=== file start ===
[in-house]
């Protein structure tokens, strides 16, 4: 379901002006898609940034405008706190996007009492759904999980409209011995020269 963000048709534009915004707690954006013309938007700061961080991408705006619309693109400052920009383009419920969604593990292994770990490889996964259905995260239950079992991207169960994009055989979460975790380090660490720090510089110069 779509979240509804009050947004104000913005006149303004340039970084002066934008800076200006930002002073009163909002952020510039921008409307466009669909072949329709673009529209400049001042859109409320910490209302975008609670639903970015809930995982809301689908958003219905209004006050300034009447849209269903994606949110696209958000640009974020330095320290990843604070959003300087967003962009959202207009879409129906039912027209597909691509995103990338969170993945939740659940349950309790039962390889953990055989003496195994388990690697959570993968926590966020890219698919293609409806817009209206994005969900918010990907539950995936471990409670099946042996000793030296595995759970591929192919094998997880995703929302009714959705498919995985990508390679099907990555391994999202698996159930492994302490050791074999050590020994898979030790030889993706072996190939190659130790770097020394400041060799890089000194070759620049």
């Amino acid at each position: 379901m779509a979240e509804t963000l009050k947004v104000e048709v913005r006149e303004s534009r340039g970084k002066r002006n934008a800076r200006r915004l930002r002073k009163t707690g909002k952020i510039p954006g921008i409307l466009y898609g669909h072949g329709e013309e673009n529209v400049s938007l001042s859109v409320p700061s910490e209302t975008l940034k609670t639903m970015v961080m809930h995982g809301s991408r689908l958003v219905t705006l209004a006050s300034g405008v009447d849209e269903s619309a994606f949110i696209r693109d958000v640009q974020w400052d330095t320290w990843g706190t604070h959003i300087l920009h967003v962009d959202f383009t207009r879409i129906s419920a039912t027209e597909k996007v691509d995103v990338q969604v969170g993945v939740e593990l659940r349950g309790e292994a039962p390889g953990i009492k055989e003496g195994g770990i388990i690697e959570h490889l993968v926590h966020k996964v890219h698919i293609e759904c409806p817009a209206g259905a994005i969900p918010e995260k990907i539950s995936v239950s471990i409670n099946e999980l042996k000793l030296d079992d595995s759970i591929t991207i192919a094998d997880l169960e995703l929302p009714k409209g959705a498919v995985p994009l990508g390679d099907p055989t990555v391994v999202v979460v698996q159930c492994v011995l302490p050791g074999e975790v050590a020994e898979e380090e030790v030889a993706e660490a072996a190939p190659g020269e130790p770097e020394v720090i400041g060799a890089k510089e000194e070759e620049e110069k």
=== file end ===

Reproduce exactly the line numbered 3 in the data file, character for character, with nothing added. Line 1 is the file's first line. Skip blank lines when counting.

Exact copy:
């Amino acid at each position: 379901m779509a979240e509804t963000l009050k947004v104000e048709v913005r006149e303004s534009r340039g970084k002066r002006n934008a800076r200006r915004l930002r002073k009163t707690g909002k952020i510039p954006g921008i409307l466009y898609g669909h072949g329709e013309e673009n529209v400049s938007l001042s859109v409320p700061s910490e209302t975008l940034k609670t639903m970015v961080m809930h995982g809301s991408r689908l958003v219905t705006l209004a006050s300034g405008v009447d849209e269903s619309a994606f949110i696209r693109d958000v640009q974020w400052d330095t320290w990843g706190t604070h959003i300087l920009h967003v962009d959202f383009t207009r879409i129906s419920a039912t027209e597909k996007v691509d995103v990338q969604v969170g993945v939740e593990l659940r349950g309790e292994a039962p390889g953990i009492k055989e003496g195994g770990i388990i690697e959570h490889l993968v926590h966020k996964v890219h698919i293609e759904c409806p817009a209206g259905a994005i969900p918010e995260k990907i539950s995936v239950s471990i409670n099946e999980l042996k000793l030296d079992d595995s759970i591929t991207i192919a094998d997880l169960e995703l929302p009714k409209g959705a498919v995985p994009l990508g390679d099907p055989t990555v391994v999202v979460v698996q159930c492994v011995l302490p050791g074999e975790v050590a020994e898979e380090e030790v030889a993706e660490a072996a190939p190659g020269e130790p770097e020394v720090i400041g060799a890089k510089e000194e070759e620049e110069k």